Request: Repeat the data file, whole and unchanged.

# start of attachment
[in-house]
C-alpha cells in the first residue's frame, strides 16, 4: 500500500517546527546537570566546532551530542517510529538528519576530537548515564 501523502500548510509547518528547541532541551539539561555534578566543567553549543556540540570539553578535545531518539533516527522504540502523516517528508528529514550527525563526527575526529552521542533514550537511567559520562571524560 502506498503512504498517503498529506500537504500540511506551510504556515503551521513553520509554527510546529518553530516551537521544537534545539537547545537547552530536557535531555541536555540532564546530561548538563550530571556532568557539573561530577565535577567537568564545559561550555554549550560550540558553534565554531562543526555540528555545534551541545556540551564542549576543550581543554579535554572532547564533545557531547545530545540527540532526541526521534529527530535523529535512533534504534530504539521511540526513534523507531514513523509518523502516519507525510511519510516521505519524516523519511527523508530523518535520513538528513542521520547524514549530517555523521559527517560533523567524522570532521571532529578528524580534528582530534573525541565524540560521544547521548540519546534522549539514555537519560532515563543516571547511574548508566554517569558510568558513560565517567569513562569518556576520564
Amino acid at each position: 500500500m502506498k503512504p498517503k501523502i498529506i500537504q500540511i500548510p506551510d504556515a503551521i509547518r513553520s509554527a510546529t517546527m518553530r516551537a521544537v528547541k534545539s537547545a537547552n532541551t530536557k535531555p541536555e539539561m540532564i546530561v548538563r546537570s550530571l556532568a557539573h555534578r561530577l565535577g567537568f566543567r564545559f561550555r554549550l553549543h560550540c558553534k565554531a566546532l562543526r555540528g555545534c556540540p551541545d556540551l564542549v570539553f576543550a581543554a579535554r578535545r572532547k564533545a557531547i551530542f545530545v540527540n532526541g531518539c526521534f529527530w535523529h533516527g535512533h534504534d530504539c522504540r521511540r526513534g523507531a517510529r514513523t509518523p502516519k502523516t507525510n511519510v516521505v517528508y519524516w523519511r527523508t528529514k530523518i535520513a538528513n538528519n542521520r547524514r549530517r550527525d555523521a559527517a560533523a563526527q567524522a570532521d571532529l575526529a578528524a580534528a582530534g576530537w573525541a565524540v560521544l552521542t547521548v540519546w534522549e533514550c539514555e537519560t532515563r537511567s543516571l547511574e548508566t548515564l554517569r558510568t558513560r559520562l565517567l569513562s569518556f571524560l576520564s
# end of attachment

[in-house]
C-alpha cells in the first residue's frame, strides 16, 4: 500500500517546527546537570566546532551530542517510529538528519576530537548515564 501523502500548510509547518528547541532541551539539561555534578566543567553549543556540540570539553578535545531518539533516527522504540502523516517528508528529514550527525563526527575526529552521542533514550537511567559520562571524560 502506498503512504498517503498529506500537504500540511506551510504556515503551521513553520509554527510546529518553530516551537521544537534545539537547545537547552530536557535531555541536555540532564546530561548538563550530571556532568557539573561530577565535577567537568564545559561550555554549550560550540558553534565554531562543526555540528555545534551541545556540551564542549576543550581543554579535554572532547564533545557531547545530545540527540532526541526521534529527530535523529535512533534504534530504539521511540526513534523507531514513523509518523502516519507525510511519510516521505519524516523519511527523508530523518535520513538528513542521520547524514549530517555523521559527517560533523567524522570532521571532529578528524580534528582530534573525541565524540560521544547521548540519546534522549539514555537519560532515563543516571547511574548508566554517569558510568558513560565517567569513562569518556576520564
Amino acid at each position: 500500500m502506498k503512504p498517503k501523502i498529506i500537504q500540511i500548510p506551510d504556515a503551521i509547518r513553520s509554527a510546529t517546527m518553530r516551537a521544537v528547541k534545539s537547545a537547552n532541551t530536557k535531555p541536555e539539561m540532564i546530561v548538563r546537570s550530571l556532568a557539573h555534578r561530577l565535577g567537568f566543567r564545559f561550555r554549550l553549543h560550540c558553534k565554531a566546532l562543526r555540528g555545534c556540540p551541545d556540551l564542549v570539553f576543550a581543554a579535554r578535545r572532547k564533545a557531547i551530542f545530545v540527540n532526541g531518539c526521534f529527530w535523529h533516527g535512533h534504534d530504539c522504540r521511540r526513534g523507531a517510529r514513523t509518523p502516519k502523516t507525510n511519510v516521505v517528508y519524516w523519511r527523508t528529514k530523518i535520513a538528513n538528519n542521520r547524514r549530517r550527525d555523521a559527517a560533523a563526527q567524522a570532521d571532529l575526529a578528524a580534528a582530534g576530537w573525541a565524540v560521544l552521542t547521548v540519546w534522549e533514550c539514555e537519560t532515563r537511567s543516571l547511574e548508566t548515564l554517569r558510568t558513560r559520562l565517567l569513562s569518556f571524560l576520564s